Most genetic tests rely on determining the sequence of nucleotides in a gene. For the past 35 years, the “gold standard” for gene sequencing has been the Sanger method, in which the sequence is determined for one region of DNA at a time. But in recent years, so-called “next generation sequencing” (NGS) has provided an alternative method. As technology improves, and the number of potential genes of interest grows, NGS is increasingly being offered by gene testing laboratories for many applications. But not all NGS platforms are the same. Because of its experience, expertise, and stringent quality control, The Athena Diagnostics NGS platform provides superior results across the genome.
NGS is also called “massively parallel sequencing,” because the technique analyzes the sequence of multiple sections of DNA at the same time. That can be an advantage for large gene panels, used when there is no single clear gene of interest. That is increasingly the case in disorders such as epilepsy, for which the number of genes is growing virtually every year. Sample preparation is more laborious than with the Sanger method, “but you get gigabases of information out of a run,” says Corey Braastad, PhD, Scientific Director for Athena Diagnostics.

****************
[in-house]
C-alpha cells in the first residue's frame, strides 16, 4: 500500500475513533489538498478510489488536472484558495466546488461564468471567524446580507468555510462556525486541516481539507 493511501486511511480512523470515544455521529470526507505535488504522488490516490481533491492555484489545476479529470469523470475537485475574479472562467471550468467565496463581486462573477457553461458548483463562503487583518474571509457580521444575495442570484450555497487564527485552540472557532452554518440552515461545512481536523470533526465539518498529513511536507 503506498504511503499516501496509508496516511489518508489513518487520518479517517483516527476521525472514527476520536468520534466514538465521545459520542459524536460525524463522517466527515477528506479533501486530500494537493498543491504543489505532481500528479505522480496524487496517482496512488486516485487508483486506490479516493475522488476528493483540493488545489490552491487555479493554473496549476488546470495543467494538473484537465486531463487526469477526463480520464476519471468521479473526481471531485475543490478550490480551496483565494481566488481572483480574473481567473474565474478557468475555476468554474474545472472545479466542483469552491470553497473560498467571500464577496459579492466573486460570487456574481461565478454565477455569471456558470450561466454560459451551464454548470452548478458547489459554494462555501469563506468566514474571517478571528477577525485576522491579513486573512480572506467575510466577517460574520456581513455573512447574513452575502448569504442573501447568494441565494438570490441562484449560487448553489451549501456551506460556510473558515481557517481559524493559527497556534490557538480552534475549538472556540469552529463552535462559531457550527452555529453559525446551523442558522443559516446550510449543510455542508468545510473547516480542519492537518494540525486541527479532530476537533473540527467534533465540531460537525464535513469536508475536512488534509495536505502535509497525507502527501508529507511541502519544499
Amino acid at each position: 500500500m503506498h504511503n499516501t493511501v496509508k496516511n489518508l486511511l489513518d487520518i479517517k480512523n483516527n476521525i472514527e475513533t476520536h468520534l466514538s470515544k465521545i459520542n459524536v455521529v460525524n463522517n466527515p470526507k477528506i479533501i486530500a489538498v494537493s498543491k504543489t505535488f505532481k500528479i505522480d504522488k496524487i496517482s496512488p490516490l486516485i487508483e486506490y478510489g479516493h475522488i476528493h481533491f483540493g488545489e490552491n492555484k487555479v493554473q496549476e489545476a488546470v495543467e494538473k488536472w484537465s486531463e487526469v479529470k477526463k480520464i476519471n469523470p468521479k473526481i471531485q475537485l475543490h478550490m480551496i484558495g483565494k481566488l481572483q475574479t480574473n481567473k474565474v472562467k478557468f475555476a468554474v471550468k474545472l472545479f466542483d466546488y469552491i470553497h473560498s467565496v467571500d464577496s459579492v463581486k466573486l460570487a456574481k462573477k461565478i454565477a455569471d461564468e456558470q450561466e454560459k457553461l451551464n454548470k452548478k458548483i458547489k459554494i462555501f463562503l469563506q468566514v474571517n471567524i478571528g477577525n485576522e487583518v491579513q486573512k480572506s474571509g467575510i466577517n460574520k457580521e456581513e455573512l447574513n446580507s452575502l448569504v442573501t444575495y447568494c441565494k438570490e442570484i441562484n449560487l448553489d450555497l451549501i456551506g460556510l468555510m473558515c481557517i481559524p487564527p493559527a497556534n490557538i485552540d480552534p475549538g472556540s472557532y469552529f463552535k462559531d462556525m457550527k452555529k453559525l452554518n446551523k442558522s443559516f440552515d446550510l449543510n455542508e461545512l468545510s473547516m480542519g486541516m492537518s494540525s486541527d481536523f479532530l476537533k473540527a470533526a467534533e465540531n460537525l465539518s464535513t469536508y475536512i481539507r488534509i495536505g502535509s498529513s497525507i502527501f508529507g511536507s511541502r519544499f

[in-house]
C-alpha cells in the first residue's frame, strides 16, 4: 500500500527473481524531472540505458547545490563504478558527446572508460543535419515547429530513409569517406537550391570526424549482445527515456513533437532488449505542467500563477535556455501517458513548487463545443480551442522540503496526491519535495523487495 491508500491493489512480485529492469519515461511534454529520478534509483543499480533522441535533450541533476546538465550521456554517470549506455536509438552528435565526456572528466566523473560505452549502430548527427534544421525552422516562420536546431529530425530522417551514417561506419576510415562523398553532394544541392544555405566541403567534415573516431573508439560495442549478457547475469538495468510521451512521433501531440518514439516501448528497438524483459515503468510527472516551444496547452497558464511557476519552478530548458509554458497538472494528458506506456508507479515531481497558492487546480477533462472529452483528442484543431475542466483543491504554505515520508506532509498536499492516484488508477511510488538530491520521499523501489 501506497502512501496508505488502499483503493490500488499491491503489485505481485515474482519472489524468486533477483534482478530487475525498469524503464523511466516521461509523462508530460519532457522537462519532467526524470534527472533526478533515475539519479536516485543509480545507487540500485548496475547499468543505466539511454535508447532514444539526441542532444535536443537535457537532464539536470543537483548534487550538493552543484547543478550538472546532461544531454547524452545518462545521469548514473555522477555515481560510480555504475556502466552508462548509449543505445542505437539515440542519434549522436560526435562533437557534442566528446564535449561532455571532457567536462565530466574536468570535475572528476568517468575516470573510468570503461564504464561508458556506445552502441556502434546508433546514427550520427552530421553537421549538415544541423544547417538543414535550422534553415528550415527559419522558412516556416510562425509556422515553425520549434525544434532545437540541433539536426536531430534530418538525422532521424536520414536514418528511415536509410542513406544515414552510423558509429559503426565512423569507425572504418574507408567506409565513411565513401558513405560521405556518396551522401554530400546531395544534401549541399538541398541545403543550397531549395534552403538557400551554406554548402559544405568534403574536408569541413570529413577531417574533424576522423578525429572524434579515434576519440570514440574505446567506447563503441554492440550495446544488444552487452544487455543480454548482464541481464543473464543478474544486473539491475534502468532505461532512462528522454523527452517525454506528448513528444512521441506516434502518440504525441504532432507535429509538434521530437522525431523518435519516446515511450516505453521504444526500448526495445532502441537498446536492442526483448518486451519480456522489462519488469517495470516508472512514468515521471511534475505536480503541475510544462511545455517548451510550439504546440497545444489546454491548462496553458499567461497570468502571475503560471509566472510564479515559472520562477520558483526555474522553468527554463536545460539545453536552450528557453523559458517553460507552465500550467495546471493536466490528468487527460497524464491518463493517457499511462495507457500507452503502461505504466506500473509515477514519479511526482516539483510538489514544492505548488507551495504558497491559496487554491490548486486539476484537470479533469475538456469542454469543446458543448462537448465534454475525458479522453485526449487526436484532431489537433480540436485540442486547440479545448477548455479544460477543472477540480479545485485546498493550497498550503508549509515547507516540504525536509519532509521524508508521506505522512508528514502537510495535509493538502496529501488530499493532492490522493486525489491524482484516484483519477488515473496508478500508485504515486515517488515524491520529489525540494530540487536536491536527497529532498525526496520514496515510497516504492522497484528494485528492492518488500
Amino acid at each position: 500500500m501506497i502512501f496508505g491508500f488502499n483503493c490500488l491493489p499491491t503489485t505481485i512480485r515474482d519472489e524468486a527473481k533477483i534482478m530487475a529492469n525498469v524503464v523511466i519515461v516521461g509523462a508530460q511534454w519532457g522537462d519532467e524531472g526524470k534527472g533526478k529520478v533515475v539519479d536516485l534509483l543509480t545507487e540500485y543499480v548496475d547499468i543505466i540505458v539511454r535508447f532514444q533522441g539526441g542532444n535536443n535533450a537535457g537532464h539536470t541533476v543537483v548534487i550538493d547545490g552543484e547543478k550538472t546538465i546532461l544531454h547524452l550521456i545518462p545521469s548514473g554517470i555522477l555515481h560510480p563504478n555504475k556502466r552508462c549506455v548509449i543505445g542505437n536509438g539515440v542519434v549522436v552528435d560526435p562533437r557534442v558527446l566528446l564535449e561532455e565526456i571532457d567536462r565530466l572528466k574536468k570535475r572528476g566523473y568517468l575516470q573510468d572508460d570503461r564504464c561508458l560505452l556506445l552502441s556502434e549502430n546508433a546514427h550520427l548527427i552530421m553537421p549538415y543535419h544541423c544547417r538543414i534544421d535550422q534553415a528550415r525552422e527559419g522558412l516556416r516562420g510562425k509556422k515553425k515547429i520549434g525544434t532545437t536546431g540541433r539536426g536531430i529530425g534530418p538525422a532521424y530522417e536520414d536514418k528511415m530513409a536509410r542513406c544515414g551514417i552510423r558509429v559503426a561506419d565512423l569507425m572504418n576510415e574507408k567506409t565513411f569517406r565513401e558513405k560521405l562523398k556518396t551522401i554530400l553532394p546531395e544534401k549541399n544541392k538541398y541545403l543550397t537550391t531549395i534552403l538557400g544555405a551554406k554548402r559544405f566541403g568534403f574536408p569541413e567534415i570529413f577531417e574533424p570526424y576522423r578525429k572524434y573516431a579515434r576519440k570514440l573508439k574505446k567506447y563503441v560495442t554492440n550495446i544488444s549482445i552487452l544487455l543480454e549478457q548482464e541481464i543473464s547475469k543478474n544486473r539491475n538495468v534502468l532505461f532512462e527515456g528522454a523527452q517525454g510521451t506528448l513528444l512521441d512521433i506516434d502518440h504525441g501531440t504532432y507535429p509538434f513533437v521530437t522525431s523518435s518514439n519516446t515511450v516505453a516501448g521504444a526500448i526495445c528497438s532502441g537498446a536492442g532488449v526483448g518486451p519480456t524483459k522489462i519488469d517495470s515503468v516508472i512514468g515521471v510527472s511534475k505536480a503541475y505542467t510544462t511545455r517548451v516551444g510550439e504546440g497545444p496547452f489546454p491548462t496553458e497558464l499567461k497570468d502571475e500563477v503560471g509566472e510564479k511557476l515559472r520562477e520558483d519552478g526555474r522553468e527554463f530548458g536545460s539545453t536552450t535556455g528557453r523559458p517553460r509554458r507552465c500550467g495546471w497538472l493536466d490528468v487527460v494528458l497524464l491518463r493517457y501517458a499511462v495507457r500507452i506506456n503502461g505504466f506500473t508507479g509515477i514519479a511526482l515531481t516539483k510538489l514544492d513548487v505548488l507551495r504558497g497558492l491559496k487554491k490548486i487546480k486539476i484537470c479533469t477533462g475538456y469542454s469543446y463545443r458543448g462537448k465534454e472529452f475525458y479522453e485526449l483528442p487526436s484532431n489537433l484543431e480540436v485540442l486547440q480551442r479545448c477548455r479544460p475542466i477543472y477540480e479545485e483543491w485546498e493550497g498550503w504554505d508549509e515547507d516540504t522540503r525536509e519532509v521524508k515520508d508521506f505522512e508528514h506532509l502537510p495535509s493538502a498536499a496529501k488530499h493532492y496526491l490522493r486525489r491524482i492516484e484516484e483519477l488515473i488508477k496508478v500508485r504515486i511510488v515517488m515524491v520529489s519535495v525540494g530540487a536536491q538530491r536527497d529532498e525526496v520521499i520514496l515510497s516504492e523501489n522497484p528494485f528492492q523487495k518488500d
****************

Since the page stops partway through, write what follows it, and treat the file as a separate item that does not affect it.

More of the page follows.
That extra up-front work makes the difference in the quality of the sample, and therefore the quality of the genetic information that emerges. One critical step is in sample enrichment. Many testing labs use polymerase chain reaction (PCR) to amplify the target sequence. But PCR-based amplification, Braastad notes, runs the risk of “allele drop-out,” when an initial target mismatch leads to loss of the target as the rest of the DNA is amplified around it. The alternative, used at Athena Diagnostics, is hybridization, in which short oligonucleotides, customized for the target sequence, act as bait to fish out the target from the sample. “Hybridization is much less susceptible to drop-out,” Braastad says.
The second critical feature of NGS is “coverage,” referring to the number of times a specific piece of DNA is sequenced during a run. Sequencing the same segment repeatedly increases accuracy. Many labs use average coverage as their quality standard, without noting minimum coverage. “But it is quite possible to have a high average coverage while still missing some regions entirely,” Braastad points out. That is why Athena Diagnostics uses a minimum coverage of 20X, as well as an average coverage of 30X, as its quality standard.
Athena Diagnostics has extensively tested its NGS platform against Sanger sequencing, and found complete concordance of results, with zero false positives and zero false negatives. Most labs have not performed the same level of concordance analysis, because they do not have the same depth of clinical material with which to make these comparisons. Those labs that have published the results of their concordance analysis do not approach the level of concordance that Athena Diagnostics has achieved.
“Technical accuracy is expected in a CLIA-certified lab,” Braastad says, but not every lab attains the same level of accuracy with its NGS platform. “ I believe we lead the pack on that score.”